Navy Federal does not charge origination fees for its personal loans.

A loan from Navy Federal Credit Union is good for those borrowers who need long-term loans with lower monthly payments. Navy Federal Credit Union allows borrowers to apply for loans with repayment terms of five years or longer, long loan terms that will result in smaller monthly payments.

Veterans who need to make costly home repairs can benefit from a personal loan here, too, as Navy Federal offers long-term loans that are designed solely to fund home-improvement projects.

Navy Federal Credit Union is also a good fit for borrowers with strong credit scores. These borrowers will have a stronger chance of qualifying for the lowest rate of 7.99%. Borrowers with weaker credit might have to shop around: Longer-term loans here come with high rates, especially for those buyers with lower credit scores.


Based in San Antonio, Texas, USAA had more than 12 million members, as of the end of 2017. This organization is open to active and former members of the U.S. military, eligible family members of active-duty personnel or veterans and cadets and midshipmen.

USAA offers unsecured personal loans with terms ranging from 12 to 84 months. You must borrow at least $2,500, but there is no maximum loan amount.

APRs will vary based on your credit. USAA says that borrowers can qualify for personal loans at APRs of 8.99% – 10.99%.

USAA does not charge any origination fees for its personal loans. USAA also says that it can often provide funds on the same day that borrowers apply for personal loans.

These loans are best for veterans who have ended their military service with strong credit scores — these veterans will qualify for the lowest possible interest rates. However, rates can rise quickly for those with weaker credit. The top rate of 10.99%, for instance, is quite high, veterans might consider shopping around with online lenders to search for a lower rate.

A USAA loan is a good fit, too, for veterans who need money quickly. It is possible to get your cash from a personal loan on the same day that you apply.

PenFed Credit Union

PenFed Credit Union launched in 1935 and today has more than 1.6 million members. It serves members in all 50 states, the District of Columbia, Guam, Puerto Rico and Okinawa. This credit union is open to active and retired military members, family members of these military personnel and employees of the U.S. government. You can also join an advocacy group such as the National Military Family Association or Voices for America’s Troops to become a member.

PenFed Credit Union offers personal loans to these military members that come with no origination fees and APRs starting at 6.49%. You can take out a loan with a term of up to 60 months. It’s important to note that this lower rate is only available to borrowers with excellent credit. Your rate might be higher if your credit is lower.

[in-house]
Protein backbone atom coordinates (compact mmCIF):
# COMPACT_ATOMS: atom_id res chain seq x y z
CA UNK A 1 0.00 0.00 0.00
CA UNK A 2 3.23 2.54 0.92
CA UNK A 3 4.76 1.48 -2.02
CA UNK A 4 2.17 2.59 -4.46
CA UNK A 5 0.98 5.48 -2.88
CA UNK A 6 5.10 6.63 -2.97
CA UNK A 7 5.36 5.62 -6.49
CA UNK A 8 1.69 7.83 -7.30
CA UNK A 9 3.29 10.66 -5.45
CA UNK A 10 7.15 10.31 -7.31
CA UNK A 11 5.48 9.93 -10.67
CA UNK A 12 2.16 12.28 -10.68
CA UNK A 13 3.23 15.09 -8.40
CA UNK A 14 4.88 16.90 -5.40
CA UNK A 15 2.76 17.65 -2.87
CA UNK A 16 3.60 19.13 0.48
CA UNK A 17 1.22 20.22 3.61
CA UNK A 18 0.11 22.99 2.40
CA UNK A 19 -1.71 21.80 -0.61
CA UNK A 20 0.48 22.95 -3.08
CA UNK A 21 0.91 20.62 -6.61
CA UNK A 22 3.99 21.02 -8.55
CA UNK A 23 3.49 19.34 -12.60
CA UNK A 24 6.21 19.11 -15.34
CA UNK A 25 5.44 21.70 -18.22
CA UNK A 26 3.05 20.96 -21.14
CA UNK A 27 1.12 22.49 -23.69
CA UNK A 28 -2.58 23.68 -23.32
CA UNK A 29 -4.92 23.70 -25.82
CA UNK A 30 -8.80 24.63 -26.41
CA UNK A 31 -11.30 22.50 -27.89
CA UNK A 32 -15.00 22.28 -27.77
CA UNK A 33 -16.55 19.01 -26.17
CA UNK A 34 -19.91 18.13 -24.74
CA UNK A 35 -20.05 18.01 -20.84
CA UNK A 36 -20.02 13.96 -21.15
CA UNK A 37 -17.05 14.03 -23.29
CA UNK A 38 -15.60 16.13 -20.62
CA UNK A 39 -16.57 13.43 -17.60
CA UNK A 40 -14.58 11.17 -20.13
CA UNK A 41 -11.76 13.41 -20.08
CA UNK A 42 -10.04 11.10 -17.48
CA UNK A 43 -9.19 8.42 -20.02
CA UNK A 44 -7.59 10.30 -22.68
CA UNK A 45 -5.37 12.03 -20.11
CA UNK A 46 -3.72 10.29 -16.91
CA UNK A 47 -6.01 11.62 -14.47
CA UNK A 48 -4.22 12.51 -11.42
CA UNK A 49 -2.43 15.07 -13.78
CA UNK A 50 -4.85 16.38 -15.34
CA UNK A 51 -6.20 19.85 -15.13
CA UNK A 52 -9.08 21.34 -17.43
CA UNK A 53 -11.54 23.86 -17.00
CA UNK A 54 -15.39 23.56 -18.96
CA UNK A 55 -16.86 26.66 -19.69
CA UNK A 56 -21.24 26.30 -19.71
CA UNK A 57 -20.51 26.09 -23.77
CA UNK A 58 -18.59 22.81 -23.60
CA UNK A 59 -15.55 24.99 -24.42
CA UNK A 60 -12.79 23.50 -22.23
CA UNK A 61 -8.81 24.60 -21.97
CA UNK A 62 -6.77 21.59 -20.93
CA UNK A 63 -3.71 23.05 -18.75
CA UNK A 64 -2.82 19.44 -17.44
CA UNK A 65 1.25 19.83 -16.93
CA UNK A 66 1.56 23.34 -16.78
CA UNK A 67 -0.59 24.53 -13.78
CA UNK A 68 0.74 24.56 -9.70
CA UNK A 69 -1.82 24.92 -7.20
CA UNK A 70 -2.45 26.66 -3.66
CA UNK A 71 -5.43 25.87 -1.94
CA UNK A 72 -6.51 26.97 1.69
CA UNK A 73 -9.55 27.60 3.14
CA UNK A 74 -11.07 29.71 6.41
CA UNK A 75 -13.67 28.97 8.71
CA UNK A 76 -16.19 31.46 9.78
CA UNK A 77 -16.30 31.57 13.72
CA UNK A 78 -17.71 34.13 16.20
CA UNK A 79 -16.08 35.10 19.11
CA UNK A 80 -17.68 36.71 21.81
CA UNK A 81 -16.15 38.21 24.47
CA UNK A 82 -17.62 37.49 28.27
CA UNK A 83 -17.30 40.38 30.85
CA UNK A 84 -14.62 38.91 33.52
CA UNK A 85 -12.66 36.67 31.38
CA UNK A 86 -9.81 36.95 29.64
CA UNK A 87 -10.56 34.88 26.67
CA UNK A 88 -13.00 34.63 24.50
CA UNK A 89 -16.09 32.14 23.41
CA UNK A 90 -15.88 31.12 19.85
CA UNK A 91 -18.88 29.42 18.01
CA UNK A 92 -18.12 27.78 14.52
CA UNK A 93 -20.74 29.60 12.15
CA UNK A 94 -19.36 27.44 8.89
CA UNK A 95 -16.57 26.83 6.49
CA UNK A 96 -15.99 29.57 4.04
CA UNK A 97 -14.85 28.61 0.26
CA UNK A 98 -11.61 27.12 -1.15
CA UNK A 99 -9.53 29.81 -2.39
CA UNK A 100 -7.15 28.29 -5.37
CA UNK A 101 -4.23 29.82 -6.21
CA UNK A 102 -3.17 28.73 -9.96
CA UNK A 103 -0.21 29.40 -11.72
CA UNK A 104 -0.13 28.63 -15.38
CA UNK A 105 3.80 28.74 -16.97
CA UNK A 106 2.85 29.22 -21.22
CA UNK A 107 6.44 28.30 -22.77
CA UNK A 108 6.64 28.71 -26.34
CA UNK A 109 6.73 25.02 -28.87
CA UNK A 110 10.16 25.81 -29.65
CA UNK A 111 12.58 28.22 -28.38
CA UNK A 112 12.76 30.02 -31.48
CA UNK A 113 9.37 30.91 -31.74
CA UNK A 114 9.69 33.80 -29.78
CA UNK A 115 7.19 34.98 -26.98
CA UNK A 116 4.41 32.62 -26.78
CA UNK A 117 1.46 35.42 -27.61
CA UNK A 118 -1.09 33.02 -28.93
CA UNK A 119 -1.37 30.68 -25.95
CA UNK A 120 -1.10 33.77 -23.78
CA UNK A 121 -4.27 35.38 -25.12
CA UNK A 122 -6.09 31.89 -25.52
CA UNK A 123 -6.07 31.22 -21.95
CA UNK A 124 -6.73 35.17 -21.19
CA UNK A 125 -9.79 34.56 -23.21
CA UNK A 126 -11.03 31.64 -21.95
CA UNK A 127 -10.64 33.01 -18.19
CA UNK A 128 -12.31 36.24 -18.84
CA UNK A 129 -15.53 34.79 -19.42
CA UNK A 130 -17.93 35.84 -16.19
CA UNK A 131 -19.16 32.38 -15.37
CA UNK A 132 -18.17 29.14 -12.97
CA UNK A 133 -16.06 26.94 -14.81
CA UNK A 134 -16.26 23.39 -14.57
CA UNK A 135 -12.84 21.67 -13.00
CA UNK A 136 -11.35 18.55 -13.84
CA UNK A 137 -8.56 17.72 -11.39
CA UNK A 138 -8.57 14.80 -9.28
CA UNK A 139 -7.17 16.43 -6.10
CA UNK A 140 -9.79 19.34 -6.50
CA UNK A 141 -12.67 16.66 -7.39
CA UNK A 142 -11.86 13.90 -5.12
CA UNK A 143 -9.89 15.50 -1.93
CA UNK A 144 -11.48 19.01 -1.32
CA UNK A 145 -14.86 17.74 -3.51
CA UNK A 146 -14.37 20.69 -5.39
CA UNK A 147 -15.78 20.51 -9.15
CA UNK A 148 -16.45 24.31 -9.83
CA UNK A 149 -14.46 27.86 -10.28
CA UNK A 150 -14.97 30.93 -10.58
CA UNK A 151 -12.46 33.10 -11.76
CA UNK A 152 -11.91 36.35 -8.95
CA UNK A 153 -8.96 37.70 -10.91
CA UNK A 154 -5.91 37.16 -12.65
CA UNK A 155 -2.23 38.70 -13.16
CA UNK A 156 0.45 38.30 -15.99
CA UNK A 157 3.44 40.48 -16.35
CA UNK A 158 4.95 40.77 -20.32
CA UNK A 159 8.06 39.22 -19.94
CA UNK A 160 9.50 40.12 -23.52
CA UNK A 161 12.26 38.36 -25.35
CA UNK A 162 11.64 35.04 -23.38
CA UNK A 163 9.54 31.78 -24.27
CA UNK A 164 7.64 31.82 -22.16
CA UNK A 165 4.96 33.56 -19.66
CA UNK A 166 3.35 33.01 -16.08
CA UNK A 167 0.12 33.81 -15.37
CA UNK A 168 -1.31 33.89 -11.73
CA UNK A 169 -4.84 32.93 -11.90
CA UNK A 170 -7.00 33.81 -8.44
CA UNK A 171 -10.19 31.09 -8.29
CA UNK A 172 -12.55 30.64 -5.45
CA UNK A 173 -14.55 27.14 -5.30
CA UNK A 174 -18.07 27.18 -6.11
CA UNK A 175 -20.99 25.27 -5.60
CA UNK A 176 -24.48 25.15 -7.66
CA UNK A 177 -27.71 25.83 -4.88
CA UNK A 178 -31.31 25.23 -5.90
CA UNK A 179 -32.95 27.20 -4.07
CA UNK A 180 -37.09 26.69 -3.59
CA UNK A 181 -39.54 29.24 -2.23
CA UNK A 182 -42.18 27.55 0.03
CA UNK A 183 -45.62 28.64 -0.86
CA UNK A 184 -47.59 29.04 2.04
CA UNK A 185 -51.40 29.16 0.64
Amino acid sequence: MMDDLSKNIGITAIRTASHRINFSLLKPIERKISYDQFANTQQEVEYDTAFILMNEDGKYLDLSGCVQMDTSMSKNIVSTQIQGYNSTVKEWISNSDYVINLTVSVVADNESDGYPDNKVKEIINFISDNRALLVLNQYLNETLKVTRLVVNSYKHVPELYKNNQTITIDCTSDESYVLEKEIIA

You can borrow from $500 to $25,000 from PenFed Credit Union.

A personal loan from PenFed Credit Union may be a good fit for military members and veterans who are looking for a low-cost way to borrow funds. PenFed Credit Union doesn’t charge origination fees, and the 6.49% interest rate is solid if your score is strong enough.

There are some limits, though: Unlike some of the other lenders serving military personnel and veterans, PenFed Credit Union doesn’t offer loans with longer terms such as 84 or 180 months.

Citizens Bank

Unlike the previously-mentioned financial institutions on this list, Citizens Bank doesn’t work specifically with veterans or their families; this is a traditional bank open to anyone. Citizens Bank, though, does work with veterans, mainly through a partnership with the Military Warriors Support Foundation. In conjunction with the organization, the bank awards mortgage-free homes to service members who have been wounded in combat, and to Gold Star spouses whose partners have been killed in combat.

Citizens Bank does provide quick funding for their personal loans, with the bank able to provide loan dollars often within two business days. Citizens Bank also doesn’t charge fees, and will originate loans from $5,000 to $50,000 with terms ranging from three to seven years. Depending on your credit, Citizens Bank charges APRs ranging from 5.99% to 18.99%.

Citizens Bank does not charge an origination fee for its personal loans. To qualify for a personal loan here, you’ll need a minimum annual income of $24,000 and what the bank calls a “strong credit history.”

Who is a good fit for a personal loan here? You’ll do better if you a strong credit score. You want to qualify for that 5.99%, not a rate of 18.99%. This is also a good option if you need money quickly, as some loans can close and payout within two business days.


Veterans don’t have to work with credit unions that specialize in serving military personnel or with traditional brick-and-mortar banks. They, like many customers, might find that an online bank is their best fit for a personal loan. If so, LightStream, the online lending arm of SunTrust Bank, might be a good choice.

LightStream provides personal loans with APRs of 3.34% to 16.99%, if you sign up for the lender’s auto pay system. Your rate will depend on your credit score, the amount you want to borrow and the term of your loan. If you don’t sign up for auto pay, your interest rate will run from 3.84% to 17.49%.

You can borrow between $5,000 and $100,000 with a LightStream personal loan. The terms of your loan can run from 24 to 144 months. LightStream does not charge any origination fees for its personal loans.

A LightStream loan is a good fit for a veteran who needs flexibility. LightStream offers longer-term loans with terms of up to 144 months. Stretching your loan out to that length of a term will leave you with a smaller monthly payment. These loans are a good fit, too, for veterans who have maintained a strong credit score — that low interest rate of 3.34% is a strong one. If your credit score is excellent, you might consider applying for a personal loan here.